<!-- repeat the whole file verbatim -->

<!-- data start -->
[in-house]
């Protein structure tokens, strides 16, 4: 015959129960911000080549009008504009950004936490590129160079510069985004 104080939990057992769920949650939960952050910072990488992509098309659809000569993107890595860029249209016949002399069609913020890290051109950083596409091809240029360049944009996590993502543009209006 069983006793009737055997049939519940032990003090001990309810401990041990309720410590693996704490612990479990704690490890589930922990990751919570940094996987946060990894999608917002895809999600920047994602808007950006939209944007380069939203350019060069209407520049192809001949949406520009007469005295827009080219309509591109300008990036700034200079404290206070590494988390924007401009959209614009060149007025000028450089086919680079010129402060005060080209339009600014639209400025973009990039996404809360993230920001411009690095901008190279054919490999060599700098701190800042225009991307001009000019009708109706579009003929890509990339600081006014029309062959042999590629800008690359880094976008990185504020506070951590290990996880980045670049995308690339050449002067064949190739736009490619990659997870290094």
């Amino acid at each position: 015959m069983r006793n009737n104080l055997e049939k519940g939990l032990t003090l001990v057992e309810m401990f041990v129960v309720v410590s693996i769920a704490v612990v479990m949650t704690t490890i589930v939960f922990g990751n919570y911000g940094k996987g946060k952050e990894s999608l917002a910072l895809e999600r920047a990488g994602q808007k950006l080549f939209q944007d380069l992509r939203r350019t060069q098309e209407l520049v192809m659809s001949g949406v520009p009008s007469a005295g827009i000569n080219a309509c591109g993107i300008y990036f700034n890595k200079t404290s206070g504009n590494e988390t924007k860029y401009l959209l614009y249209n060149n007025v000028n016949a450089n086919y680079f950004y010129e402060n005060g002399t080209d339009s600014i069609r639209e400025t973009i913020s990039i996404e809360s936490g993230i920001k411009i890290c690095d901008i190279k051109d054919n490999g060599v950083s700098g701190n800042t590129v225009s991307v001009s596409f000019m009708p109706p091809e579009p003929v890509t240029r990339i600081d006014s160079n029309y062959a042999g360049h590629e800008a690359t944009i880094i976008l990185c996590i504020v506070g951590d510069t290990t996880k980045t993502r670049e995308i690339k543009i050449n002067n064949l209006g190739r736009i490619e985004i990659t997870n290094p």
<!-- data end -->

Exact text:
[in-house]
């Protein structure tokens, strides 16, 4: 015959129960911000080549009008504009950004936490590129160079510069985004 104080939990057992769920949650939960952050910072990488992509098309659809000569993107890595860029249209016949002399069609913020890290051109950083596409091809240029360049944009996590993502543009209006 069983006793009737055997049939519940032990003090001990309810401990041990309720410590693996704490612990479990704690490890589930922990990751919570940094996987946060990894999608917002895809999600920047994602808007950006939209944007380069939203350019060069209407520049192809001949949406520009007469005295827009080219309509591109300008990036700034200079404290206070590494988390924007401009959209614009060149007025000028450089086919680079010129402060005060080209339009600014639209400025973009990039996404809360993230920001411009690095901008190279054919490999060599700098701190800042225009991307001009000019009708109706579009003929890509990339600081006014029309062959042999590629800008690359880094976008990185504020506070951590290990996880980045670049995308690339050449002067064949190739736009490619990659997870290094």
């Amino acid at each position: 015959m069983r006793n009737n104080l055997e049939k519940g939990l032990t003090l001990v057992e309810m401990f041990v129960v309720v410590s693996i769920a704490v612990v479990m949650t704690t490890i589930v939960f922990g990751n919570y911000g940094k996987g946060k952050e990894s999608l917002a910072l895809e999600r920047a990488g994602q808007k950006l080549f939209q944007d380069l992509r939203r350019t060069q098309e209407l520049v192809m659809s001949g949406v520009p009008s007469a005295g827009i000569n080219a309509c591109g993107i300008y990036f700034n890595k200079t404290s206070g504009n590494e988390t924007k860029y401009l959209l614009y249209n060149n007025v000028n016949a450089n086919y680079f950004y010129e402060n005060g002399t080209d339009s600014i069609r639209e400025t973009i913020s990039i996404e809360s936490g993230i920001k411009i890290c690095d901008i190279k051109d054919n490999g060599v950083s700098g701190n800042t590129v225009s991307v001009s596409f000019m009708p109706p091809e579009p003929v890509t240029r990339i600081d006014s160079n029309y062959a042999g360049h590629e800008a690359t944009i880094i976008l990185c996590i504020v506070g951590d510069t290990t996880k980045t993502r670049e995308i690339k543009i050449n002067n064949l209006g190739r736009i490619e985004i990659t997870n290094p």